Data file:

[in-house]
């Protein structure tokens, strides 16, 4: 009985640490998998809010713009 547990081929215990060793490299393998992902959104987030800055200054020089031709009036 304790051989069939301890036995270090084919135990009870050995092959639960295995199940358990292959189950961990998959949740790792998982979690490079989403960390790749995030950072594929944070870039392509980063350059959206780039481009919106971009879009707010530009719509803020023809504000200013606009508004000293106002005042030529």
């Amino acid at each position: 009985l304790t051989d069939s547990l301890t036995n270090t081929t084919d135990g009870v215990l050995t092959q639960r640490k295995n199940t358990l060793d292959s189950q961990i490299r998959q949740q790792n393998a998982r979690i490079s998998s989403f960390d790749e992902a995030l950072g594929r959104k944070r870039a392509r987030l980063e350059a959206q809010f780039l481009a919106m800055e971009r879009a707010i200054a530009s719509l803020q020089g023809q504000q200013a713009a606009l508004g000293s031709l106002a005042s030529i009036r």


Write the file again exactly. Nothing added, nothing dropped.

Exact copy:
[in-house]
């Protein structure tokens, strides 16, 4: 009985640490998998809010713009 547990081929215990060793490299393998992902959104987030800055200054020089031709009036 304790051989069939301890036995270090084919135990009870050995092959639960295995199940358990292959189950961990998959949740790792998982979690490079989403960390790749995030950072594929944070870039392509980063350059959206780039481009919106971009879009707010530009719509803020023809504000200013606009508004000293106002005042030529």
């Amino acid at each position: 009985l304790t051989d069939s547990l301890t036995n270090t081929t084919d135990g009870v215990l050995t092959q639960r640490k295995n199940t358990l060793d292959s189950q961990i490299r998959q949740q790792n393998a998982r979690i490079s998998s989403f960390d790749e992902a995030l950072g594929r959104k944070r870039a392509r987030l980063e350059a959206q809010f780039l481009a919106m800055e971009r879009a707010i200054a530009s719509l803020q020089g023809q504000q200013a713009a606009l508004g000293s031709l106002a005042s030529i009036r």